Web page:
Another Treasure Trove Emerges from Prince's Vaults with 'Originals'

A collection of 15 highly enjoyable demos of songs written for other artists is another reminder – as if we needed one – of why we love Prince Rogers Nelson.


Warner Bros.

21 June 2019

Perhaps the only silver lining to come from Prince's utterly unpredictable death in April 2016 was the opportunity for fans to hear the mountain of unreleased music from the artist's notorious vaults. It's been said that the seemingly endless amount of recordings stored there by the famously prolific artist is enough to keep his estate cranking out posthumous releases for decades and beyond.

The problem with posthumous albums is that they can often seem like a gratuitous cash-grab with anything and everything seeing the light of day with little to no thought given to quality control. Fortunately, Prince's estate has established a pretty good track record: Piano & a Microphone 1983 is an intimate, gorgeous demo collection; the deluxe, expanded edition of Purple Rain is a veritable treasure trove; and One Nite Alone, The Aftershow: It Ain't Over is a welcome, expanded version of a typically fiery 2002 live album. So far, so good.

With Originals, Prince purists can continue to rest easy. As a composer (and producer) of other people's songs, this posthumous release is kind of a no-brainer. As popular as songs like "Manic Monday", "The Glamorous Life", and "Nothing Compares 2 U" were for the artists who were gifted them, they are just as well-known for being written by Prince. With that in mind, the question often arises: what would these songs have sounded like by the original artist? This album – which has been available exclusively on Jay-Z's Tidal streaming service for the past couple of weeks – answers that question by putting 15 songs in their true original context.

Many of the songs sound much like their eventual cover versions, which isn't surprising when you realize that Prince produced a lot of the artists who covered them. There's a great deal of songs here that were given to Prince protégés - Apollonia 6, Vanity 6, the Time, Sheila E – mostly during the 1980s, arguably considered Prince's solid gold, can't-miss period ("Love Thy Will Be Done", written for Martika, is the lone outlier, recorded in 1991). It's important to note that the word "demo", which usually conjures up the image of an artist sitting at a piano or acoustic guitar with a clunky drum machine recorded into a four-track cassette recorder, is a totally different animal here. As Prince was able to play virtually all the instruments himself, these demos almost all sound fully formed. "Jungle Love" is nearly indistinguishable from the Time's version, with the exception of Prince's vocals, which are considerably more nuanced than Morris Day's. "Manic Monday" – essentially a baroque rewrite of "1999" – has all the full-fledged psychedelic pop charm of the era and will come as no great shock to anyone familiar with the Bangles' hit version.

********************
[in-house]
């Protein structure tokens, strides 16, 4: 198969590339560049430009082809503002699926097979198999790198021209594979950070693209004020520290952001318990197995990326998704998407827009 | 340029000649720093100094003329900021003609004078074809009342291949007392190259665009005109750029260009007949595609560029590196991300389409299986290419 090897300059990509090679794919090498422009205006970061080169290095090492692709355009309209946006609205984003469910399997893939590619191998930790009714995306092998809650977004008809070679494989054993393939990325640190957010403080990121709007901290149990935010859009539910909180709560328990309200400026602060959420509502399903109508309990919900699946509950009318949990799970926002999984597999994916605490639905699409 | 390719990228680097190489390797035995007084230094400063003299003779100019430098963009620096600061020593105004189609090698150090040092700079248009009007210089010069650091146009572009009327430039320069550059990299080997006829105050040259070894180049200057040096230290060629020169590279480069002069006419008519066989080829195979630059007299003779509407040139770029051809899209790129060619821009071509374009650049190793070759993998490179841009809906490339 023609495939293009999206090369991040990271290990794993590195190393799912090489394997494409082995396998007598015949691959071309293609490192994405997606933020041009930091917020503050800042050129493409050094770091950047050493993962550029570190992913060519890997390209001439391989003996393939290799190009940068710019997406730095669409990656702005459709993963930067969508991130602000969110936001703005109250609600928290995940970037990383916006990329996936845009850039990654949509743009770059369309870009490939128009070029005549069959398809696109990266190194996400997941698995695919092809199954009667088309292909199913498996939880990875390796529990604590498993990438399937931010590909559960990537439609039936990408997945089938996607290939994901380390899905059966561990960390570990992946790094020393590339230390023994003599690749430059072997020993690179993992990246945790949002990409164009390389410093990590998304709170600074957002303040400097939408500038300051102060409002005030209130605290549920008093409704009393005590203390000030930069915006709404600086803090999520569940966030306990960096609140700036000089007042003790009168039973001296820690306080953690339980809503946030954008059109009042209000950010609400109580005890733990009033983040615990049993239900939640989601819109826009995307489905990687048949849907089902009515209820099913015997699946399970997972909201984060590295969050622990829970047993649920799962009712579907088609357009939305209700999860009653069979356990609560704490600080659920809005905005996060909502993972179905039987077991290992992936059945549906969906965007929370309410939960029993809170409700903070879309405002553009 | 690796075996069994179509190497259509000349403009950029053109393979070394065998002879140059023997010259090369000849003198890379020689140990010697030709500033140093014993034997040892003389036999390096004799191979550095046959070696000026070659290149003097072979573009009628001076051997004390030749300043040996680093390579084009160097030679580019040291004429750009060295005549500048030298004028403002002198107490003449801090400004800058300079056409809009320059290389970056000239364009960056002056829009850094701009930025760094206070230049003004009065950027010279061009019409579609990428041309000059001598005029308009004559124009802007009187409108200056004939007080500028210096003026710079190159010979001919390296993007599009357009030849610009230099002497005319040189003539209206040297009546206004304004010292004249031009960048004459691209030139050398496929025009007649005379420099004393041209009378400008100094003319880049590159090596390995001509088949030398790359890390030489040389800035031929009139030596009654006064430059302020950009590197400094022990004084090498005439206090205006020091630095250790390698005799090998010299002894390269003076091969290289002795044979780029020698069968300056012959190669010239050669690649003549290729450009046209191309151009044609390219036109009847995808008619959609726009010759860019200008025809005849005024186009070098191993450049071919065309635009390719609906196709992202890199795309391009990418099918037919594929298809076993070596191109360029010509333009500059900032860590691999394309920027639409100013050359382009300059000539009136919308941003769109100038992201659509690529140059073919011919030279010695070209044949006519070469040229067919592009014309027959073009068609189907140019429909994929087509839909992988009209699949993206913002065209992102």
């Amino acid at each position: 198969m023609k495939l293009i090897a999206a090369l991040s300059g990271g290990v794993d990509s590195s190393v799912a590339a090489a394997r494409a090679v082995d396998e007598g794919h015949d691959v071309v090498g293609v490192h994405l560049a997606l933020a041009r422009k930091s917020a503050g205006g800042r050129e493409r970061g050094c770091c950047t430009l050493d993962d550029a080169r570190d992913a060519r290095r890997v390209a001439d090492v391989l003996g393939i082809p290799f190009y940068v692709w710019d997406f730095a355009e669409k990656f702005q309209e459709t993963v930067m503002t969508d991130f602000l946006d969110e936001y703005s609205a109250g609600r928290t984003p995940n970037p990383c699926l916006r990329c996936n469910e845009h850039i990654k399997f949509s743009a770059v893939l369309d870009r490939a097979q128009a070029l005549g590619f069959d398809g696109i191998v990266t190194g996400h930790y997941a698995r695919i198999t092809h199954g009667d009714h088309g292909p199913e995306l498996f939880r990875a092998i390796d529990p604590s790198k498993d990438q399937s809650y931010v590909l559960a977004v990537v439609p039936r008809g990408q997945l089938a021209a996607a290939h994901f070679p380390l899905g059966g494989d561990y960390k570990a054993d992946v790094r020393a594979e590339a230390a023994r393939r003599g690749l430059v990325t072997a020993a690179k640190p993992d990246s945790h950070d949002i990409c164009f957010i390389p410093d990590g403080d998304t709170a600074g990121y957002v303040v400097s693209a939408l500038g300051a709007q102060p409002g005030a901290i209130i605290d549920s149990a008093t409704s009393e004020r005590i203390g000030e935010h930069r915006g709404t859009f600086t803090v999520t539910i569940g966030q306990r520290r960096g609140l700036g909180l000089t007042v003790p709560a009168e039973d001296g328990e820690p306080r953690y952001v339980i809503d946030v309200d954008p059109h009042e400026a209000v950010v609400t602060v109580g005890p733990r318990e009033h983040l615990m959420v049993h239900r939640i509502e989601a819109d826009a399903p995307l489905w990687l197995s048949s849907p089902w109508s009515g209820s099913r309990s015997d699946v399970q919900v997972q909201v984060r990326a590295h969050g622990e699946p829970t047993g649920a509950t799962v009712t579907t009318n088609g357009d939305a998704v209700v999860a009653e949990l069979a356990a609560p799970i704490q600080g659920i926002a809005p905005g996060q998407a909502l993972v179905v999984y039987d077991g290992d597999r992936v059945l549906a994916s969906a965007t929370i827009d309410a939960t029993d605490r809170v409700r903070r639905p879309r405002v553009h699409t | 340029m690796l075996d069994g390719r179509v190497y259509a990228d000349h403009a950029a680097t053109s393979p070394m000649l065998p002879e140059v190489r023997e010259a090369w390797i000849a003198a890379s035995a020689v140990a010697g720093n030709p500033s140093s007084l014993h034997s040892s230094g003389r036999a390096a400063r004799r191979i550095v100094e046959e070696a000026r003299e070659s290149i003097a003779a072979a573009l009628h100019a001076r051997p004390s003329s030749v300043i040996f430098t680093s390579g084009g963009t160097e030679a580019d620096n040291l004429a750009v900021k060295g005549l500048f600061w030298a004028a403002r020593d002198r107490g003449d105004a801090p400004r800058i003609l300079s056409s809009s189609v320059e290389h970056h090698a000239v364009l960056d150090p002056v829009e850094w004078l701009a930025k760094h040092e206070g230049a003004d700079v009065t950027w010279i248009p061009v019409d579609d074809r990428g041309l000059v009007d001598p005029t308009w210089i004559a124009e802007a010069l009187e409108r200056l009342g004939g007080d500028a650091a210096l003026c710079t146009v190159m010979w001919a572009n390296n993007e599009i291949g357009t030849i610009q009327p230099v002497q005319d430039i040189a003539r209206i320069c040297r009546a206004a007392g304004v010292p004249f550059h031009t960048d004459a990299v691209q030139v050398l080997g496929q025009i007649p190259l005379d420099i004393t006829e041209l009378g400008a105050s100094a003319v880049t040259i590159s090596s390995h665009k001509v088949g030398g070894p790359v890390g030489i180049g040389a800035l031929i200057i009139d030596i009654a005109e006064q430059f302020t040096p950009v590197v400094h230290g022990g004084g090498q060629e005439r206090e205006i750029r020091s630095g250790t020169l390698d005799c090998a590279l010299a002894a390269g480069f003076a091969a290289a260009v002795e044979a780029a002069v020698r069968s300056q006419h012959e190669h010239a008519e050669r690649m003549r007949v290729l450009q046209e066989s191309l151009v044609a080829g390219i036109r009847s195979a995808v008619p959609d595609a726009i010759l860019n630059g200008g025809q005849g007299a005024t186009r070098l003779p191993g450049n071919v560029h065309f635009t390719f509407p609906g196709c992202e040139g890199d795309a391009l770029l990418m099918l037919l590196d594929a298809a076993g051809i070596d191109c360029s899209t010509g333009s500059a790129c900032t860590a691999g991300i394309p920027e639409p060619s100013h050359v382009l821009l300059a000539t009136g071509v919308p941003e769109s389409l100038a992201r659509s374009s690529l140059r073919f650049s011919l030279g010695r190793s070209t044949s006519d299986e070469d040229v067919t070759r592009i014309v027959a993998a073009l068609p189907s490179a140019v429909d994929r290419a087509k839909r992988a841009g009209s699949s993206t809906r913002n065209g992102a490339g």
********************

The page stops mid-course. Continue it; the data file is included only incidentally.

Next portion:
The stylistic variations on Originals are typical for the chameleon-like Prince. The dense, techno vibe of "Make Up" (written for Vanity 6) is a fun diversion that allows the artist to immerse himself in a robotic, deadpan Kraftwerk-meets-Devo setting. It's hard to believe the same artist is responsible for "You're My Love", a song written for Kenny Rogers that falls a little flat here, mainly because it contains very little of the edge associated with Prince. This bland-yet-serviceable 1980s pop song sees Prince almost veering into parody with a Vegas-style croon. There's absolutely nothing wrong with a musician covering a wide range of styles, but hearing the Purple One sleepwalk through yacht rock is hardly a career highlight.

Hearing lesser-known songs is one of the great pleasures of Originals. "Holly Rock", a song Sheila E recorded for the Krush Groove soundtrack, is a roof-raising, party-starting funk workout. Another song written for Sheila, "Noon Rendezvous", is an exquisite, gorgeously arranged ballad for vocal, piano, and percussion that wouldn't have sounded out of place on Parade (here, the normally sparse nature of demos works to the song's advantage). "100 MPH", written for the long-forgotten Minneapolis funk band Mazarati, employs a deep funk groove and plenty of Prince's notorious guitar work.

But one of the most welcome surprises is "Baby, You're a Trip", written for former Prince and Teena Marie backup singer Jill Jones, whose blossoming career hit a snag when her association with Prince fell apart. The song is a typically slow-burning soul ballad with Prince's seductive falsetto turning to impassioned screaming and back again. It's Prince at his silk-sheets-bedroom sexiest and could've easily been a monster hit single if he bothered to keep it for himself.

Originals ends on a high note, with his version of "Nothing Compares 2 U" – once a ubiquitous smash single for Sinead O'Connor – given a more traditionally soulful run-through in its original form. It's still a ballad, but the slashing guitar chords and full-band arrangement (complete with a big, messy saxophone solo courtesy of Revolution member Eric Leeds) ratchet up the emotional quotient to produce an epic that sounds not unlike a companion piece to "Purple Rain". Prince's version isn't necessarily better than O'Connor's; he simply provides an exciting alternative path.

If Prince didn't give away any of these songs and released this as an album in the early 1990s, it would've likely fit comfortably among his discography and may have even been considered one of his most acclaimed releases. That's the trick he managed to successfully pull throughout his career – making music that covered an enormous amount of stylistic range yet still sounded coherent and instantly enjoyable. We may never see the likes of Prince again, but thanks to the vault, we certainly haven't heard the last of him.





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